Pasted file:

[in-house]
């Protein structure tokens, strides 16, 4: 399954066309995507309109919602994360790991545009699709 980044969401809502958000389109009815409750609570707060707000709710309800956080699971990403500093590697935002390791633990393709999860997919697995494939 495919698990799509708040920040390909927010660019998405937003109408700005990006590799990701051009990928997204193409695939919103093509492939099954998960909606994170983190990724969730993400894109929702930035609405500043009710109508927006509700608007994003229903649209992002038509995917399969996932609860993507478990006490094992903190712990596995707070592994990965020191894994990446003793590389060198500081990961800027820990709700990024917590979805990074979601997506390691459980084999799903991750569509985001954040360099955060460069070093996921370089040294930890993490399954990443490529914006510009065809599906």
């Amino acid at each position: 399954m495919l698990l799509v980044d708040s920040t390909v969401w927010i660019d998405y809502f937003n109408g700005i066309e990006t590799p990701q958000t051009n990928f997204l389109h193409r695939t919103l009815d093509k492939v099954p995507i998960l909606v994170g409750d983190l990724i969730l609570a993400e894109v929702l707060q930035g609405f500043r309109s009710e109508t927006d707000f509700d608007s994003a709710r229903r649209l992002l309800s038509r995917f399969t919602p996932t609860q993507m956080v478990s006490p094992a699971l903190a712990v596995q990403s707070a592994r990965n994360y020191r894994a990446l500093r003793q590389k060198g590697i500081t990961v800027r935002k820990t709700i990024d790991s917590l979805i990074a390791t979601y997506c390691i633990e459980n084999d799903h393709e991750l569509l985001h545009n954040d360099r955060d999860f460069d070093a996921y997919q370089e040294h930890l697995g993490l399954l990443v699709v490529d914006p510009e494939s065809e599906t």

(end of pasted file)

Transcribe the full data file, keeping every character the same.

[in-house]
């Protein structure tokens, strides 16, 4: 399954066309995507309109919602994360790991545009699709 980044969401809502958000389109009815409750609570707060707000709710309800956080699971990403500093590697935002390791633990393709999860997919697995494939 495919698990799509708040920040390909927010660019998405937003109408700005990006590799990701051009990928997204193409695939919103093509492939099954998960909606994170983190990724969730993400894109929702930035609405500043009710109508927006509700608007994003229903649209992002038509995917399969996932609860993507478990006490094992903190712990596995707070592994990965020191894994990446003793590389060198500081990961800027820990709700990024917590979805990074979601997506390691459980084999799903991750569509985001954040360099955060460069070093996921370089040294930890993490399954990443490529914006510009065809599906």
């Amino acid at each position: 399954m495919l698990l799509v980044d708040s920040t390909v969401w927010i660019d998405y809502f937003n109408g700005i066309e990006t590799p990701q958000t051009n990928f997204l389109h193409r695939t919103l009815d093509k492939v099954p995507i998960l909606v994170g409750d983190l990724i969730l609570a993400e894109v929702l707060q930035g609405f500043r309109s009710e109508t927006d707000f509700d608007s994003a709710r229903r649209l992002l309800s038509r995917f399969t919602p996932t609860q993507m956080v478990s006490p094992a699971l903190a712990v596995q990403s707070a592994r990965n994360y020191r894994a990446l500093r003793q590389k060198g590697i500081t990961v800027r935002k820990t709700i990024d790991s917590l979805i990074a390791t979601y997506c390691i633990e459980n084999d799903h393709e991750l569509l985001h545009n954040d360099r955060d999860f460069d070093a996921y997919q370089e040294h930890l697995g993490l399954l990443v699709v490529d914006p510009e494939s065809e599906t």